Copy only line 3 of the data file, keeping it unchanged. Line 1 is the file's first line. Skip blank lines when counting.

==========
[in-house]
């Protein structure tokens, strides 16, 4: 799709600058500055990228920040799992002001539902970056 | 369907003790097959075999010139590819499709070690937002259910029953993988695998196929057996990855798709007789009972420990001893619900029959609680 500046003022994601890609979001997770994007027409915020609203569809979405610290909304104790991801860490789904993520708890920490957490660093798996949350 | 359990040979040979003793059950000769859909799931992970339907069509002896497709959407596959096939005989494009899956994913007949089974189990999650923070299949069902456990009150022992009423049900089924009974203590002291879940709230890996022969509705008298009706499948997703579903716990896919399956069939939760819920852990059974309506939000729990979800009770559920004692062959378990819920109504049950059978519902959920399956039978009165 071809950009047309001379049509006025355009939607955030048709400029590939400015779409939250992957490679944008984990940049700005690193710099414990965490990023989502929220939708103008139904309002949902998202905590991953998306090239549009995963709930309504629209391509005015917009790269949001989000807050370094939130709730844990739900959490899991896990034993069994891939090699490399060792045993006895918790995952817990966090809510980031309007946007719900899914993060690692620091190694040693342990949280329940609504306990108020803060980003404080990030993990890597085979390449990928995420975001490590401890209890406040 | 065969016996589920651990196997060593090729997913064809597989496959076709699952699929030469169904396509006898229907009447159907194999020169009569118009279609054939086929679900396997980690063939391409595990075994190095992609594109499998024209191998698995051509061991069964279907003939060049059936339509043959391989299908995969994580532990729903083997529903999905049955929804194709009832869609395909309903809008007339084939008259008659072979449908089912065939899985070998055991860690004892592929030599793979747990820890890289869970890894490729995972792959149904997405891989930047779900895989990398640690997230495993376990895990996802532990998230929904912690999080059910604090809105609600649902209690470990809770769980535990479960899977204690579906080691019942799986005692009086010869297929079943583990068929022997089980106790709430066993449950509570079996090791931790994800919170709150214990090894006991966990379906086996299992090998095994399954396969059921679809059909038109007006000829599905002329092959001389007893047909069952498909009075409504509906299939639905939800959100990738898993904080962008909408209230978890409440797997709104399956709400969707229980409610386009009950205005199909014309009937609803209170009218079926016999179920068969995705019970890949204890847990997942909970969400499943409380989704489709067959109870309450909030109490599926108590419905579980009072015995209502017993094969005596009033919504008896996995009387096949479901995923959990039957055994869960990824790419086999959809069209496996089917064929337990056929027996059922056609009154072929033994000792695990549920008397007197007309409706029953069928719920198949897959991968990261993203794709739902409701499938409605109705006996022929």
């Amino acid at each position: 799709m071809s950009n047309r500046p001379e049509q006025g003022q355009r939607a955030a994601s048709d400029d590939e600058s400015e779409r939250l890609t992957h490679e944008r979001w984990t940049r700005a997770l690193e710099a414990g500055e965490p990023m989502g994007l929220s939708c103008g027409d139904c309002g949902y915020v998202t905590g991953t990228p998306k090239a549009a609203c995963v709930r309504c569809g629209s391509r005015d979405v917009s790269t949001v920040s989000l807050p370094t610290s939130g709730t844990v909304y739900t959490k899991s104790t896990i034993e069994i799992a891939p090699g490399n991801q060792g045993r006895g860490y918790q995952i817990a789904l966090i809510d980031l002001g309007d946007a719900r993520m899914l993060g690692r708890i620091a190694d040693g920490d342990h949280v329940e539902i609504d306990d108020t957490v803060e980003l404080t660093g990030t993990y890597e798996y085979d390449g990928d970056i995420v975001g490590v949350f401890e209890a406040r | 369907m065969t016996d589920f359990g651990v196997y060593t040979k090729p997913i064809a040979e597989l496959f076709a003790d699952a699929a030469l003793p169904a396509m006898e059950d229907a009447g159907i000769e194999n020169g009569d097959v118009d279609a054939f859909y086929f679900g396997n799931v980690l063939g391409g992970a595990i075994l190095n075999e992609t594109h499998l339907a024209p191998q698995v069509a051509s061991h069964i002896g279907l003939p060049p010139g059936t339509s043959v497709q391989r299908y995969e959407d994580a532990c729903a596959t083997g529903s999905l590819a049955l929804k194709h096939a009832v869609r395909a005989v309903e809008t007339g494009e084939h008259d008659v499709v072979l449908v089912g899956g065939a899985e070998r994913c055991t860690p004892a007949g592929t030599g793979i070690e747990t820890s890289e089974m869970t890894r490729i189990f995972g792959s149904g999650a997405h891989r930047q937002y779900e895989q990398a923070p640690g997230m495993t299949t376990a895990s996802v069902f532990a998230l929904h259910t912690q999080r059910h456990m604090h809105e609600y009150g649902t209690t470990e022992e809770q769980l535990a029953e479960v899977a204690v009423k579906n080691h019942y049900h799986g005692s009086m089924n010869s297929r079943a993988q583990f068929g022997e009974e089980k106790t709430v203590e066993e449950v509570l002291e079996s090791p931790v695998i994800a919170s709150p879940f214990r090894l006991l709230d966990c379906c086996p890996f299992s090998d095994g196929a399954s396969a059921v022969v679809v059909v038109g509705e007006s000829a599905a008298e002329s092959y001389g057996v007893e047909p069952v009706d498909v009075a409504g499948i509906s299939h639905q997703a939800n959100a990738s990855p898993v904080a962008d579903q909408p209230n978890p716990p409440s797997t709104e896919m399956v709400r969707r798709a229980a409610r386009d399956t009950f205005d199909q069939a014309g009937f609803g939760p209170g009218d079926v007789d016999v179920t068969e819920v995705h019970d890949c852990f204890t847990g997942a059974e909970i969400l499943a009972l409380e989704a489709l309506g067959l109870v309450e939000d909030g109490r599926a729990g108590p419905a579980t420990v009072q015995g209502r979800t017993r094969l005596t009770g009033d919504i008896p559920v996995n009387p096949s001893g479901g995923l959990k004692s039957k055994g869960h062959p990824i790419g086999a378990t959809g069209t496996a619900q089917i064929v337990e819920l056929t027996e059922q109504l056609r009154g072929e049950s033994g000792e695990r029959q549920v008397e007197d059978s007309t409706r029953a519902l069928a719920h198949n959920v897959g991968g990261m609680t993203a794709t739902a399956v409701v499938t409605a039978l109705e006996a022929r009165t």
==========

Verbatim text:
């Amino acid at each position: 799709m071809s950009n047309r500046p001379e049509q006025g003022q355009r939607a955030a994601s048709d400029d590939e600058s400015e779409r939250l890609t992957h490679e944008r979001w984990t940049r700005a997770l690193e710099a414990g500055e965490p990023m989502g994007l929220s939708c103008g027409d139904c309002g949902y915020v998202t905590g991953t990228p998306k090239a549009a609203c995963v709930r309504c569809g629209s391509r005015d979405v917009s790269t949001v920040s989000l807050p370094t610290s939130g709730t844990v909304y739900t959490k899991s104790t896990i034993e069994i799992a891939p090699g490399n991801q060792g045993r006895g860490y918790q995952i817990a789904l966090i809510d980031l002001g309007d946007a719900r993520m899914l993060g690692r708890i620091a190694d040693g920490d342990h949280v329940e539902i609504d306990d108020t957490v803060e980003l404080t660093g990030t993990y890597e798996y085979d390449g990928d970056i995420v975001g490590v949350f401890e209890a406040r | 369907m065969t016996d589920f359990g651990v196997y060593t040979k090729p997913i064809a040979e597989l496959f076709a003790d699952a699929a030469l003793p169904a396509m006898e059950d229907a009447g159907i000769e194999n020169g009569d097959v118009d279609a054939f859909y086929f679900g396997n799931v980690l063939g391409g992970a595990i075994l190095n075999e992609t594109h499998l339907a024209p191998q698995v069509a051509s061991h069964i002896g279907l003939p060049p010139g059936t339509s043959v497709q391989r299908y995969e959407d994580a532990c729903a596959t083997g529903s999905l590819a049955l929804k194709h096939a009832v869609r395909a005989v309903e809008t007339g494009e084939h008259d008659v499709v072979l449908v089912g899956g065939a899985e070998r994913c055991t860690p004892a007949g592929t030599g793979i070690e747990t820890s890289e089974m869970t890894r490729i189990f995972g792959s149904g999650a997405h891989r930047q937002y779900e895989q990398a923070p640690g997230m495993t299949t376990a895990s996802v069902f532990a998230l929904h259910t912690q999080r059910h456990m604090h809105e609600y009150g649902t209690t470990e022992e809770q769980l535990a029953e479960v899977a204690v009423k579906n080691h019942y049900h799986g005692s009086m089924n010869s297929r079943a993988q583990f068929g022997e009974e089980k106790t709430v203590e066993e449950v509570l002291e079996s090791p931790v695998i994800a919170s709150p879940f214990r090894l006991l709230d966990c379906c086996p890996f299992s090998d095994g196929a399954s396969a059921v022969v679809v059909v038109g509705e007006s000829a599905a008298e002329s092959y001389g057996v007893e047909p069952v009706d498909v009075a409504g499948i509906s299939h639905q997703a939800n959100a990738s990855p898993v904080a962008d579903q909408p209230n978890p716990p409440s797997t709104e896919m399956v709400r969707r798709a229980a409610r386009d399956t009950f205005d199909q069939a014309g009937f609803g939760p209170g009218d079926v007789d016999v179920t068969e819920v995705h019970d890949c852990f204890t847990g997942a059974e909970i969400l499943a009972l409380e989704a489709l309506g067959l109870v309450e939000d909030g109490r599926a729990g108590p419905a579980t420990v009072q015995g209502r979800t017993r094969l005596t009770g009033d919504i008896p559920v996995n009387p096949s001893g479901g995923l959990k004692s039957k055994g869960h062959p990824i790419g086999a378990t959809g069209t496996a619900q089917i064929v337990e819920l056929t027996e059922q109504l056609r009154g072929e049950s033994g000792e695990r029959q549920v008397e007197d059978s007309t409706r029953a519902l069928a719920h198949n959920v897959g991968g990261m609680t993203a794709t739902a399956v409701v499938t409605a039978l109705e006996a022929r009165t």